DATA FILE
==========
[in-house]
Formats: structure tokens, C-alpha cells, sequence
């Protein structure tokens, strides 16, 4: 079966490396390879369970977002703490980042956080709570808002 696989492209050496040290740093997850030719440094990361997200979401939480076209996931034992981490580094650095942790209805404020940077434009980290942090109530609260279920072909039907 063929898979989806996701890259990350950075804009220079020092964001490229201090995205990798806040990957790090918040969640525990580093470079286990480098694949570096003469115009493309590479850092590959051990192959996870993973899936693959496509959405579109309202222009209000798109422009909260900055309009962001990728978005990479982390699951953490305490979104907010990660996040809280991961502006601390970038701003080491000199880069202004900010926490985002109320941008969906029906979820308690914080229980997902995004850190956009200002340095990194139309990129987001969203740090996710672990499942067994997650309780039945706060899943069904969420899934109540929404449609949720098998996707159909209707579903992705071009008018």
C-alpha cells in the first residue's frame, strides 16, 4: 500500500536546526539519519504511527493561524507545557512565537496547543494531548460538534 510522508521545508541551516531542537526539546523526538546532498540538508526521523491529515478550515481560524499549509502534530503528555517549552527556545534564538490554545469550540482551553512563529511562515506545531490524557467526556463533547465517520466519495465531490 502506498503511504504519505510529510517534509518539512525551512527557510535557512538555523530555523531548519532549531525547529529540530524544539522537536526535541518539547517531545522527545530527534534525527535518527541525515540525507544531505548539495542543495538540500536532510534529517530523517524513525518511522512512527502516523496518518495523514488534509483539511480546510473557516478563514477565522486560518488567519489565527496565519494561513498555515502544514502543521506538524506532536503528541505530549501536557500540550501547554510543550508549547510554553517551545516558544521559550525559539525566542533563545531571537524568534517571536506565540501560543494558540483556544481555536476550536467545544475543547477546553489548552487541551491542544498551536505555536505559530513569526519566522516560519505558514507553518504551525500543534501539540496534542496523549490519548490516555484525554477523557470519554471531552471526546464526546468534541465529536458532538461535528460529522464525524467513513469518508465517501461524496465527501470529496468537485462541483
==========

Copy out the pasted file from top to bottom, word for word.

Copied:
[in-house]
Formats: structure tokens, C-alpha cells, sequence
């Protein structure tokens, strides 16, 4: 079966490396390879369970977002703490980042956080709570808002 696989492209050496040290740093997850030719440094990361997200979401939480076209996931034992981490580094650095942790209805404020940077434009980290942090109530609260279920072909039907 063929898979989806996701890259990350950075804009220079020092964001490229201090995205990798806040990957790090918040969640525990580093470079286990480098694949570096003469115009493309590479850092590959051990192959996870993973899936693959496509959405579109309202222009209000798109422009909260900055309009962001990728978005990479982390699951953490305490979104907010990660996040809280991961502006601390970038701003080491000199880069202004900010926490985002109320941008969906029906979820308690914080229980997902995004850190956009200002340095990194139309990129987001969203740090996710672990499942067994997650309780039945706060899943069904969420899934109540929404449609949720098998996707159909209707579903992705071009008018």
C-alpha cells in the first residue's frame, strides 16, 4: 500500500536546526539519519504511527493561524507545557512565537496547543494531548460538534 510522508521545508541551516531542537526539546523526538546532498540538508526521523491529515478550515481560524499549509502534530503528555517549552527556545534564538490554545469550540482551553512563529511562515506545531490524557467526556463533547465517520466519495465531490 502506498503511504504519505510529510517534509518539512525551512527557510535557512538555523530555523531548519532549531525547529529540530524544539522537536526535541518539547517531545522527545530527534534525527535518527541525515540525507544531505548539495542543495538540500536532510534529517530523517524513525518511522512512527502516523496518518495523514488534509483539511480546510473557516478563514477565522486560518488567519489565527496565519494561513498555515502544514502543521506538524506532536503528541505530549501536557500540550501547554510543550508549547510554553517551545516558544521559550525559539525566542533563545531571537524568534517571536506565540501560543494558540483556544481555536476550536467545544475543547477546553489548552487541551491542544498551536505555536505559530513569526519566522516560519505558514507553518504551525500543534501539540496534542496523549490519548490516555484525554477523557470519554471531552471526546464526546468534541465529536458532538461535528460529522464525524467513513469518508465517501461524496465527501470529496468537485462541483